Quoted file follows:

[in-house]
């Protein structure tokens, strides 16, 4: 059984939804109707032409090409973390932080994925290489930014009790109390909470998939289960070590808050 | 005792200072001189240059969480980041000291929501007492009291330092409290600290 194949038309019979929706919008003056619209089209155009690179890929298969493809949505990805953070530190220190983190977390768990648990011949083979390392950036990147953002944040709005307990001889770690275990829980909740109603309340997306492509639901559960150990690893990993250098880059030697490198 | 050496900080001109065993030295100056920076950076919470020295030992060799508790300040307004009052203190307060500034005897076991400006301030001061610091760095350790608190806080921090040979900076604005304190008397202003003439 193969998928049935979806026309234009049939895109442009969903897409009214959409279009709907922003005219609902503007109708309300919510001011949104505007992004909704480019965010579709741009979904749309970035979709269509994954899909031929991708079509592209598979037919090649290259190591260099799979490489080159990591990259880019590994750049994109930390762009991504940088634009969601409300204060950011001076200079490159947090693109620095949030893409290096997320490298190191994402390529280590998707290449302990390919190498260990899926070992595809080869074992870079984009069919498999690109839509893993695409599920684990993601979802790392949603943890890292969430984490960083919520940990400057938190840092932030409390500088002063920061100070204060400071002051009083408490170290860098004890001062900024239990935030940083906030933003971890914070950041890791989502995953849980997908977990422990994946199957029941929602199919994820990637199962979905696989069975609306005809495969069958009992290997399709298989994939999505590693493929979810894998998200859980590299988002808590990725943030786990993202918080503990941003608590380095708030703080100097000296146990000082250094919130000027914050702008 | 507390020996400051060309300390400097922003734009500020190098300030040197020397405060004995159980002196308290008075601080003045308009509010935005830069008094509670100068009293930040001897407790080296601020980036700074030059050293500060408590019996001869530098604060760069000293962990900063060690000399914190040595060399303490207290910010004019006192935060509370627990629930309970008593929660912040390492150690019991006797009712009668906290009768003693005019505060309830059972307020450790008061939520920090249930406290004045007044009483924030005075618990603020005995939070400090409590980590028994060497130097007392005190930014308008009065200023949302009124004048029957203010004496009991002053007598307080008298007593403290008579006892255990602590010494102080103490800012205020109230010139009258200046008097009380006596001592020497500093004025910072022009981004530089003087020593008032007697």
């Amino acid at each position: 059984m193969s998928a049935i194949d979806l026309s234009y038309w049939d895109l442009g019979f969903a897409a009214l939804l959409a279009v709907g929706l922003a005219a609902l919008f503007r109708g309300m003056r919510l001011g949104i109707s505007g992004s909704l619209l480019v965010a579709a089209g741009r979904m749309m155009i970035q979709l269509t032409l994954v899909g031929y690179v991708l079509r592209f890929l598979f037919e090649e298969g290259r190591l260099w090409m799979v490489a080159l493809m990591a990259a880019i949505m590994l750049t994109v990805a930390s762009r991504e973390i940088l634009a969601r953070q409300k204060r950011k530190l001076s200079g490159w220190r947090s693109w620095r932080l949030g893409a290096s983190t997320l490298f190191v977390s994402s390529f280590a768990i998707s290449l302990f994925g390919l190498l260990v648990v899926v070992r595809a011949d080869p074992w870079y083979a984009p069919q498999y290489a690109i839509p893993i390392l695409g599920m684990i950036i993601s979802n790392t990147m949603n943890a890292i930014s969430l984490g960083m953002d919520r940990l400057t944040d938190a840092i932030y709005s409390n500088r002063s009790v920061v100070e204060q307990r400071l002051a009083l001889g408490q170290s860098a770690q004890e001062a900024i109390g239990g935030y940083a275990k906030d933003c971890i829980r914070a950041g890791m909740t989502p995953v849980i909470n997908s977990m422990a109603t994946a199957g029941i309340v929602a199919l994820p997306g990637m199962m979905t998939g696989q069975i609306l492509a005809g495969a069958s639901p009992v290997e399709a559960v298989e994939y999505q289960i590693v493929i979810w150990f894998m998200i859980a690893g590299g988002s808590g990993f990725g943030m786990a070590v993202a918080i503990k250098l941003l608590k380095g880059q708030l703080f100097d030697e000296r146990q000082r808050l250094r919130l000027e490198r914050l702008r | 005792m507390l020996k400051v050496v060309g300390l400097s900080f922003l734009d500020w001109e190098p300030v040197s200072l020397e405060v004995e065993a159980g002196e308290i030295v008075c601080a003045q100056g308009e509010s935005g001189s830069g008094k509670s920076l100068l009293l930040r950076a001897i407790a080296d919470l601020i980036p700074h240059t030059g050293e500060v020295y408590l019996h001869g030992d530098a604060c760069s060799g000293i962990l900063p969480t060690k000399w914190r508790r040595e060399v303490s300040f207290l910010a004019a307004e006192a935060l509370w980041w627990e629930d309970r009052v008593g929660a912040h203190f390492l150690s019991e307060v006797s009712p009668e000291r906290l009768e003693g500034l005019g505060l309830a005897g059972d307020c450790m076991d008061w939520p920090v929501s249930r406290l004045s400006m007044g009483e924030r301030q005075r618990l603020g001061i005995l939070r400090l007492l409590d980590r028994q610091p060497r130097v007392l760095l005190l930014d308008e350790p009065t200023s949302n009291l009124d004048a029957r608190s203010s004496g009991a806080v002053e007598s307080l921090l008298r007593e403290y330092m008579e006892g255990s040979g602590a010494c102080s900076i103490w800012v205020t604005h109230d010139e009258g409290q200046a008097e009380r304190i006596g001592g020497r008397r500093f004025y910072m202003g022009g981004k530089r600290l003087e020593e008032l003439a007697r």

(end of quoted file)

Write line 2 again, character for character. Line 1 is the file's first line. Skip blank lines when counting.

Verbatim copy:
């Protein structure tokens, strides 16, 4: 059984939804109707032409090409973390932080994925290489930014009790109390909470998939289960070590808050 | 005792200072001189240059969480980041000291929501007492009291330092409290600290 194949038309019979929706919008003056619209089209155009690179890929298969493809949505990805953070530190220190983190977390768990648990011949083979390392950036990147953002944040709005307990001889770690275990829980909740109603309340997306492509639901559960150990690893990993250098880059030697490198 | 050496900080001109065993030295100056920076950076919470020295030992060799508790300040307004009052203190307060500034005897076991400006301030001061610091760095350790608190806080921090040979900076604005304190008397202003003439 193969998928049935979806026309234009049939895109442009969903897409009214959409279009709907922003005219609902503007109708309300919510001011949104505007992004909704480019965010579709741009979904749309970035979709269509994954899909031929991708079509592209598979037919090649290259190591260099799979490489080159990591990259880019590994750049994109930390762009991504940088634009969601409300204060950011001076200079490159947090693109620095949030893409290096997320490298190191994402390529280590998707290449302990390919190498260990899926070992595809080869074992870079984009069919498999690109839509893993695409599920684990993601979802790392949603943890890292969430984490960083919520940990400057938190840092932030409390500088002063920061100070204060400071002051009083408490170290860098004890001062900024239990935030940083906030933003971890914070950041890791989502995953849980997908977990422990994946199957029941929602199919994820990637199962979905696989069975609306005809495969069958009992290997399709298989994939999505590693493929979810894998998200859980590299988002808590990725943030786990993202918080503990941003608590380095708030703080100097000296146990000082250094919130000027914050702008 | 507390020996400051060309300390400097922003734009500020190098300030040197020397405060004995159980002196308290008075601080003045308009509010935005830069008094509670100068009293930040001897407790080296601020980036700074030059050293500060408590019996001869530098604060760069000293962990900063060690000399914190040595060399303490207290910010004019006192935060509370627990629930309970008593929660912040390492150690019991006797009712009668906290009768003693005019505060309830059972307020450790008061939520920090249930406290004045007044009483924030005075618990603020005995939070400090409590980590028994060497130097007392005190930014308008009065200023949302009124004048029957203010004496009991002053007598307080008298007593403290008579006892255990602590010494102080103490800012205020109230010139009258200046008097009380006596001592020497500093004025910072022009981004530089003087020593008032007697």